Madagascar offers an ideal laboratory to study such melding.
The island has long been buffeted by Indian Ocean trade, producing a culture neither African nor southeast Asian.
Go to almost any family reunion, and you’ll find some of the same things: gossip and posturing, old photos and favorite recipes, brand new babies and aged ancestors.
For anthropologist Jennifer Cole, these often-awkward gatherings are rich opportunities for fieldwork that offer a glimpse into the emergence of a transnational culture as it forms.
Cole was first drawn to Madagascar because of this unique history and because of personal experience (she lived for a time in France).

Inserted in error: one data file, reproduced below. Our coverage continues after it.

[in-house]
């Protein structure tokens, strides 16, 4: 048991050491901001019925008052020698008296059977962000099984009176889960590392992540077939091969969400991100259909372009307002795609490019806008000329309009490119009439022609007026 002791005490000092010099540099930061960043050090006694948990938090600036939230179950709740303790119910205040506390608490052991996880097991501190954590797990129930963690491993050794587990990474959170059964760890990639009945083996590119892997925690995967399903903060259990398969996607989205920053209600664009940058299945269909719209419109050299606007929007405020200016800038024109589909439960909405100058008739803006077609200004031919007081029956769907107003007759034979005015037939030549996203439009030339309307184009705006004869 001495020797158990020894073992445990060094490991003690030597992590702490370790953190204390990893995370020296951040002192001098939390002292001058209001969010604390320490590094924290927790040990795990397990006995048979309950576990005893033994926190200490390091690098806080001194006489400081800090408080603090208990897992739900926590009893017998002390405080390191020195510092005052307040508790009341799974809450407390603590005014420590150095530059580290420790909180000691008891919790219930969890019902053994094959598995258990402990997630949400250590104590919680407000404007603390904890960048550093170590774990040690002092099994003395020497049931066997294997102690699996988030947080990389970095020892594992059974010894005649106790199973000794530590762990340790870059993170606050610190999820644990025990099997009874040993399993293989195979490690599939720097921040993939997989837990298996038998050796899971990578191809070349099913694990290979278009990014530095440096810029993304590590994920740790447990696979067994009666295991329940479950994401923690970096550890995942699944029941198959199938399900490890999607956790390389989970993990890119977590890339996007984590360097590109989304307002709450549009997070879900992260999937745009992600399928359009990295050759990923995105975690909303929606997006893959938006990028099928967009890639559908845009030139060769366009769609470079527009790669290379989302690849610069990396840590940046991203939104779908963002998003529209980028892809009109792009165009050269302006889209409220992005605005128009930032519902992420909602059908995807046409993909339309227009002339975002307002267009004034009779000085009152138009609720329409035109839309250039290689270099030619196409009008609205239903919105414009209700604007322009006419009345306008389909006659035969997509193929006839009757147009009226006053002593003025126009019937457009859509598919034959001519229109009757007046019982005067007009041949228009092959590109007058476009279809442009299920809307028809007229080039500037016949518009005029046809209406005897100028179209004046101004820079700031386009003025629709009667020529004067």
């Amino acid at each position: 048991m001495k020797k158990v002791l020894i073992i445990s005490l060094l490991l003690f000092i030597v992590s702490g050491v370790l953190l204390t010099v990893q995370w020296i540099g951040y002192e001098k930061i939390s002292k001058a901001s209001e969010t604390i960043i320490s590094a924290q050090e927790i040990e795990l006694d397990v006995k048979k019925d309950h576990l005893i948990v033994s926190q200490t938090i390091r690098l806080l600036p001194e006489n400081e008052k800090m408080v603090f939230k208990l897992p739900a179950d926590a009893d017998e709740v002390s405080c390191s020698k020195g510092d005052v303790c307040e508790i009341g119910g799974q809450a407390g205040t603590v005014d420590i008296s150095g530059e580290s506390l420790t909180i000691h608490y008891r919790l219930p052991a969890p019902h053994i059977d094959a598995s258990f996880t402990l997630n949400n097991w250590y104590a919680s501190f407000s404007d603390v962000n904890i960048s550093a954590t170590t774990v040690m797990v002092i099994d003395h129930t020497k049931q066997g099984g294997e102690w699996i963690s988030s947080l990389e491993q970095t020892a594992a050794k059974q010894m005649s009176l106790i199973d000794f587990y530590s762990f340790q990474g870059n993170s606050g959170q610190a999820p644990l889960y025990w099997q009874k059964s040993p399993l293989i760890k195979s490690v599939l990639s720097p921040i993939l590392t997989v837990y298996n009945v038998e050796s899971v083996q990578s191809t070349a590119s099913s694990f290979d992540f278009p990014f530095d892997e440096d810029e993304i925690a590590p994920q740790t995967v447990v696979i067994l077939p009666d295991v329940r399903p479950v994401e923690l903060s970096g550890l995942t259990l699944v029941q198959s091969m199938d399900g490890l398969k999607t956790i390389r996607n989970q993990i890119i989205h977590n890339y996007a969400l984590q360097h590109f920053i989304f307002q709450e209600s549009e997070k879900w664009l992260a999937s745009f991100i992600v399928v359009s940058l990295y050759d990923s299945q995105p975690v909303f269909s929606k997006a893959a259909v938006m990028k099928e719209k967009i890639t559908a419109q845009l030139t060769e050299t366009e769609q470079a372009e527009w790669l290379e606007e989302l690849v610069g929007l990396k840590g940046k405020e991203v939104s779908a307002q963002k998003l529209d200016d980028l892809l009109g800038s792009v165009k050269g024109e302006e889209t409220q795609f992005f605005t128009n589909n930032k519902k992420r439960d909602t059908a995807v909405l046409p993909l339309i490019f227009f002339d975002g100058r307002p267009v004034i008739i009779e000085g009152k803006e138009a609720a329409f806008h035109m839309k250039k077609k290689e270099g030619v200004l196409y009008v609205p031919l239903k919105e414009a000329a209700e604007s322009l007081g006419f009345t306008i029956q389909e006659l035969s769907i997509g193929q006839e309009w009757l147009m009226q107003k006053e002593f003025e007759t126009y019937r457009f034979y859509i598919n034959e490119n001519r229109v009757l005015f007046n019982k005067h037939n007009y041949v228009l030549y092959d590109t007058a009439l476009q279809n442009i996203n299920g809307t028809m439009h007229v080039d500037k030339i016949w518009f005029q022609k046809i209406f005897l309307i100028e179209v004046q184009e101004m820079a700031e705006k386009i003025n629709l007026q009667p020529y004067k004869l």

“There is a basic contradiction: They are supposed to be rich in Madagascar, but they are comparatively poor in France.The man has very little idea what is going on around him, or comparatively little. I want to see what the little girls think.” The trip’s climax will be an ancestor ceremony, an elaborate ritual-cum-fete that can only be performed in Madagascar.Because he relies on his wife for access to what is going on much of the time, she can try to shape his impressions, which she does! There will be a party and dancing fueled by rum and the local sugar-cane beer and, the following day, a ceremony in which Simone’s family thanks her ancestors for her good fortune by sacrificing of a bull.Or, as Cole explains it: “Imagine you were going home to meet your in-laws and your in-laws were thousands of people. ” For Simone, however, the awkwardness is more than offset by pride in her achievement.After ten years abroad, she’s going home to show off a devoted husband and two beautiful daughters, not to mention a first-world lifestyle.